Feels like Spring is *almost* here! Thank fuck. Think I was starting to get SAD.
They fizzled out unfortunately, like a lot of sustainability activity during the 80s and 90s, but might be ripe for revisiting.
One line stuck out, describing the lifestyle: ‘it almost looks like a parody’. Funny how happy, healthy living has become that…
This time I did one big walk, hiking from Skelwith up to Swirl How in the Coniston set of fells. It’s 2630 feet high, just 3 feet shorter than the Old Man of Coniston. The walk there and back took about 7 hours.
One of my favourite views that I’ve come across in the Lakes is en route to Little Langdale, looking through the Blea Tarn pass towards the Langdale Pikes. This is a set of peaks rising from the Langdale Valley. They have great names like Pike O’Blisco, Harrison Stickle, Sergeant Man, Pavey Ark, etc.
(Question: If you cross a stream near Harrison Stickle, is it a Harrison Ford? Answer: yes. yes it is.)
We did a couple of shorter walks too. One up the excellently named Iron Keld, leading towards Black Crag. The signpost on the way is great – you have a choice of paths leading to either “Sunny Brow”, or “Iron Keld” and “Black Crag”. It feels a bit like choosing between Hobbiton and Mordor. But for reference, Iron Keld is much more fun than Sunny Brow – it’s an old pine plantation.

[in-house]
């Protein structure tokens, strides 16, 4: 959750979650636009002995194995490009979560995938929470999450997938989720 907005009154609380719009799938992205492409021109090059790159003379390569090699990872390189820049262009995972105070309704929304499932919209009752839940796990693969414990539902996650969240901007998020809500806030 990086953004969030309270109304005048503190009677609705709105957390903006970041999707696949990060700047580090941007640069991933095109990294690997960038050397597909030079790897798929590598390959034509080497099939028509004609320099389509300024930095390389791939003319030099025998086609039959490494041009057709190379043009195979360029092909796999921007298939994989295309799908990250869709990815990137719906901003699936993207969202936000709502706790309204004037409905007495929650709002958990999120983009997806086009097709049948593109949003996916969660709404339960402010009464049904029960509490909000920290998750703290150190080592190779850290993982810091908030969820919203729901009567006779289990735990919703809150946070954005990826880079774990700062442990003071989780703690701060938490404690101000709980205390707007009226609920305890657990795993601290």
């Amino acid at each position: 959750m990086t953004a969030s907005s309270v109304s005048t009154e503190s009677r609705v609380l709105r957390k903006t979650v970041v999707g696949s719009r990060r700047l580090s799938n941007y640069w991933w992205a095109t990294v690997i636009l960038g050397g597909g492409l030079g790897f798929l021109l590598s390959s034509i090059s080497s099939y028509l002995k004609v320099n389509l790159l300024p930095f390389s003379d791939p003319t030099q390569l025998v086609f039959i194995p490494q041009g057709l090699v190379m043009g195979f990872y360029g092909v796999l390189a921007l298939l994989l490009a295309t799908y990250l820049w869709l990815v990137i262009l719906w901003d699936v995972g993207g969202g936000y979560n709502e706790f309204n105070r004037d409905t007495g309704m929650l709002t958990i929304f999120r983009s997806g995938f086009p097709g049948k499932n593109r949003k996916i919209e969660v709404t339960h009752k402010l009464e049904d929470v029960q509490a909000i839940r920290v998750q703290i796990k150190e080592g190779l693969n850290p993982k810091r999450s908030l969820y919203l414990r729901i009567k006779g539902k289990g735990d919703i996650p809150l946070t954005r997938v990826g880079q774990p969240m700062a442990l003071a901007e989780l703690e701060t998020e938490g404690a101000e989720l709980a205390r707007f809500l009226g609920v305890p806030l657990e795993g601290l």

The other short walk was up Loughrigg Fell, which joins Skelwith Bridge and Ambleside. It’s a low fell but a beauty. When you get near the top it is has lots of gentle undulations, lots of little paths to explore, and some great panoramic views – down towards Ambleside, over to Windermere, great views of Grasmere and Rydal Water. This time of year it is covered in ferns and looks a little bit like Tellytubby Land in my opinion.
Loughrigg Tarn is a total beauty spot. An idyllic smallish tarn on the south side of Loughrigg. A good spot for taking a dog for a swim and looking over towards the Langdale Pikes from a different angle. You get a good view down to it from the top of Loughrigg.
I can highly recommend a trip to the Lakes.
When the focus is on practices, the so-called “value-action gap” can no longer be interpreted as evidence of individual ethical shortcomings or individual inertia. Rather, the gap between people’s attitudes and their “behaviour” is due to systemic issues: individuals live in a society that makes many pro-environmental arrangements rather unlikely.